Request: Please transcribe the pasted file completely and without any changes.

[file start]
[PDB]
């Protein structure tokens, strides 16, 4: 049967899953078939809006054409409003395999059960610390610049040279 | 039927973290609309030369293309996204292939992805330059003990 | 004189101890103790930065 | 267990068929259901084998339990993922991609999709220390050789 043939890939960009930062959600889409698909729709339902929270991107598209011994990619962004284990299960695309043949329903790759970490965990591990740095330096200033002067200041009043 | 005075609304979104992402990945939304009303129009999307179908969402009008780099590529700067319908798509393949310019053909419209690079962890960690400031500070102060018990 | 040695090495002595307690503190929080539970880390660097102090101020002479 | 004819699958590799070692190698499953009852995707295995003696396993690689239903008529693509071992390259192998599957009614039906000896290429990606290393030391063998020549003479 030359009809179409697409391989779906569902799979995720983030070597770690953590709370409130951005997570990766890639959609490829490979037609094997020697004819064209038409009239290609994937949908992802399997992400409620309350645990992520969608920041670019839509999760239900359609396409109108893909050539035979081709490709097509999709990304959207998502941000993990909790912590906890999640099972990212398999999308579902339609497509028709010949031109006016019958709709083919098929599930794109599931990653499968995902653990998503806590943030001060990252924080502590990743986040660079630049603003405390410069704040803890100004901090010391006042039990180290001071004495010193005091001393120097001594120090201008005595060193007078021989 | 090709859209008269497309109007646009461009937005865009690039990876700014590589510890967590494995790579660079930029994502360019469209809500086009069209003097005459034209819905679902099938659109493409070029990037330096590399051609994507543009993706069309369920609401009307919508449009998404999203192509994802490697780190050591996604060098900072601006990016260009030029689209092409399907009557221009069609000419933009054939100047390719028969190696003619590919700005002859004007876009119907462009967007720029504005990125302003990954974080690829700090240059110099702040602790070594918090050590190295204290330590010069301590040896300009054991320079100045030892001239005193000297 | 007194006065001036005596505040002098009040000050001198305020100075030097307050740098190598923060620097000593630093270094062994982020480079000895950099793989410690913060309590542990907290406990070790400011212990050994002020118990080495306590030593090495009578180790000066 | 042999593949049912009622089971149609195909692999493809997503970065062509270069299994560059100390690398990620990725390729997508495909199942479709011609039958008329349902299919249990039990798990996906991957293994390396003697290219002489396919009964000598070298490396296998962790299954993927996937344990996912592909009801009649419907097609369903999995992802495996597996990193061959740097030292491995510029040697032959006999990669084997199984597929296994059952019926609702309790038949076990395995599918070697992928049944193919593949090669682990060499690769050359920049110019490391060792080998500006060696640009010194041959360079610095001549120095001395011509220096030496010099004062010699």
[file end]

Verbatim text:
[PDB]
């Protein structure tokens, strides 16, 4: 049967899953078939809006054409409003395999059960610390610049040279 | 039927973290609309030369293309996204292939992805330059003990 | 004189101890103790930065 | 267990068929259901084998339990993922991609999709220390050789 043939890939960009930062959600889409698909729709339902929270991107598209011994990619962004284990299960695309043949329903790759970490965990591990740095330096200033002067200041009043 | 005075609304979104992402990945939304009303129009999307179908969402009008780099590529700067319908798509393949310019053909419209690079962890960690400031500070102060018990 | 040695090495002595307690503190929080539970880390660097102090101020002479 | 004819699958590799070692190698499953009852995707295995003696396993690689239903008529693509071992390259192998599957009614039906000896290429990606290393030391063998020549003479 030359009809179409697409391989779906569902799979995720983030070597770690953590709370409130951005997570990766890639959609490829490979037609094997020697004819064209038409009239290609994937949908992802399997992400409620309350645990992520969608920041670019839509999760239900359609396409109108893909050539035979081709490709097509999709990304959207998502941000993990909790912590906890999640099972990212398999999308579902339609497509028709010949031109006016019958709709083919098929599930794109599931990653499968995902653990998503806590943030001060990252924080502590990743986040660079630049603003405390410069704040803890100004901090010391006042039990180290001071004495010193005091001393120097001594120090201008005595060193007078021989 | 090709859209008269497309109007646009461009937005865009690039990876700014590589510890967590494995790579660079930029994502360019469209809500086009069209003097005459034209819905679902099938659109493409070029990037330096590399051609994507543009993706069309369920609401009307919508449009998404999203192509994802490697780190050591996604060098900072601006990016260009030029689209092409399907009557221009069609000419933009054939100047390719028969190696003619590919700005002859004007876009119907462009967007720029504005990125302003990954974080690829700090240059110099702040602790070594918090050590190295204290330590010069301590040896300009054991320079100045030892001239005193000297 | 007194006065001036005596505040002098009040000050001198305020100075030097307050740098190598923060620097000593630093270094062994982020480079000895950099793989410690913060309590542990907290406990070790400011212990050994002020118990080495306590030593090495009578180790000066 | 042999593949049912009622089971149609195909692999493809997503970065062509270069299994560059100390690398990620990725390729997508495909199942479709011609039958008329349902299919249990039990798990996906991957293994390396003697290219002489396919009964000598070298490396296998962790299954993927996937344990996912592909009801009649419907097609369903999995992802495996597996990193061959740097030292491995510029040697032959006999990669084997199984597929296994059952019926609702309790038949076990395995599918070697992928049944193919593949090669682990060499690769050359920049110019490391060792080998500006060696640009010194041959360079610095001549120095001395011509220096030496010099004062010699």